Barrie Hadfield’s Modus Operandi

Written by Ainsley

Our very own serial entrepreneur, Barrie Hadfield, has been grilled by about co-founding SkyDox and the lessons he’s learned by founding four companies. He’s come up with some answers to some very tough questions like these ones:

MO: Learning from mistakes is critical for entrepreneurs. Can you share some lessons learned from your past or how you would have approached things differently?

Barrie: It might sound cliché, but the biggest lesson I learned was very early in my career is to follow your instincts. In the late 1980s I worked as a salesperson for a major UK-based hardware supplier. Each month, the top salesperson was given the opportunity to arrive to work in helicopter that landed on the roof. I realized the helicopter ride was not an incentive for me; my passion lay in the art of solving a problem efficiently and intelligently. After that, I decided it was better to work for myself — and I’ve done so ever since.

Barrie Hadfield150 Px

MO: What inspires you both personally and professionally? As an innovator, how do you bring your ideas to life?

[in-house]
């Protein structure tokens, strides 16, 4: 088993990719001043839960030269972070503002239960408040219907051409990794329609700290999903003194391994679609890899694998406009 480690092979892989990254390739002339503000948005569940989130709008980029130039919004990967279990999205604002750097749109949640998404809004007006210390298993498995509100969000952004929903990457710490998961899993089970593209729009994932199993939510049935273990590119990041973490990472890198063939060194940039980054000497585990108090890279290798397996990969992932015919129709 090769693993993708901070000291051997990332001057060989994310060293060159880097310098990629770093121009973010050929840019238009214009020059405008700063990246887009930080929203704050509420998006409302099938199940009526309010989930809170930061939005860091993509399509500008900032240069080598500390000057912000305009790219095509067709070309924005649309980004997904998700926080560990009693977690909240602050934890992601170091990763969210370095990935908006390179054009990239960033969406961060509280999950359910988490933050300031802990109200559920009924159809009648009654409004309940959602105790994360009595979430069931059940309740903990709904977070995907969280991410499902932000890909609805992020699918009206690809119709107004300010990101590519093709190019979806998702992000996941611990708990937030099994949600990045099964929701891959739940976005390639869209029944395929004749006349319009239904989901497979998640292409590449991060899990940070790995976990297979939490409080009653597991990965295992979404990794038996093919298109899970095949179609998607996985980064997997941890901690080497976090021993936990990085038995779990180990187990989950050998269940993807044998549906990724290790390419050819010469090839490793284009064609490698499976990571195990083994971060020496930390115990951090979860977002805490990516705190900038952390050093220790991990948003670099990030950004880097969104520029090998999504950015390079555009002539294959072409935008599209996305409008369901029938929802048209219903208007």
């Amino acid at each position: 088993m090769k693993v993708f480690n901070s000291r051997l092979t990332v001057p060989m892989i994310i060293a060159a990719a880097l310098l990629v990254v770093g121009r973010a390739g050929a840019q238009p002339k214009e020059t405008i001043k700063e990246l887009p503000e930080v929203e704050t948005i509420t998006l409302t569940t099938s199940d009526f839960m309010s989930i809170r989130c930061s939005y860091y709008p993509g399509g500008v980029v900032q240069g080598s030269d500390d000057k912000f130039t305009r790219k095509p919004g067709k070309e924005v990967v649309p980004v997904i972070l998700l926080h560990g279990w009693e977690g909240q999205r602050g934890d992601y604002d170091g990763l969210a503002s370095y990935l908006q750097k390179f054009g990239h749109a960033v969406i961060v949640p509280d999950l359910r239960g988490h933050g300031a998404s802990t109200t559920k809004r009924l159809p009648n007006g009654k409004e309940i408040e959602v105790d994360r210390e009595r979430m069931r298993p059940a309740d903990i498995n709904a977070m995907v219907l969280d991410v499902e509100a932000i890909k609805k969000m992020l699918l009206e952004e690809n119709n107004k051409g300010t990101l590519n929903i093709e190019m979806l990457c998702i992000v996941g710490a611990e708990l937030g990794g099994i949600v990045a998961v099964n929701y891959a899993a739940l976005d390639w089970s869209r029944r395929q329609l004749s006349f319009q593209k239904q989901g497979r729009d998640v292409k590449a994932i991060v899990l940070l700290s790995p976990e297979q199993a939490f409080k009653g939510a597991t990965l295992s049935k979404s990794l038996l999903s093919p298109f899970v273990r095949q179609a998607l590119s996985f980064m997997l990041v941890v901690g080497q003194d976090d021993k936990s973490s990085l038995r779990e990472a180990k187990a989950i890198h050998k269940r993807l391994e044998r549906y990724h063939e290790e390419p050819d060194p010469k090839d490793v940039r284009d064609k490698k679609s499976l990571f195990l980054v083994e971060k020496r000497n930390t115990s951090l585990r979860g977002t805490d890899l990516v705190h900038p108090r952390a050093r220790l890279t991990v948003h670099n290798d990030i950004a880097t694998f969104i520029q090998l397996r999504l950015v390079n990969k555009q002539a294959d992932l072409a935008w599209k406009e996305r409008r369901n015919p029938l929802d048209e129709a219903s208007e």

Barrie: Inspiration is best when it’s unexpected, so I always keep myself open to surprising moments of creativity. For instance, I read the manuals of all my new gadgets from cover-to-cover before switching on the device for the first time. This exercise has resulted in a good many “aha” moments for all areas of my life. At other times, just sailing my boat gives me a certain tranquility that lets my mind wander and the ideas will start to come. You have to be open to inspiration no matter what you’re doing.

Once these ideas emerge, they have a way of simmering in the background. For product ideas, I like to try things out in discussion groups, as an informal sounding board. If the idea seems to have merit, I’ll pull in our user-interface team and start experimenting with screen shots that bring to life how the user would interact with the idea. I believe that software has to be seen to be understood. This is why I like focusing on the user-interface first. It forces me to think through a lot of the details. The next step is bringing in a range of our customers and development partners for feedback. After this, it’s a matter of integrating this idea into the development schedule, keeping in mind customer demand. Then, it’s show time.

If you want to find out more, check out the full interview here and don’t forget to vote!

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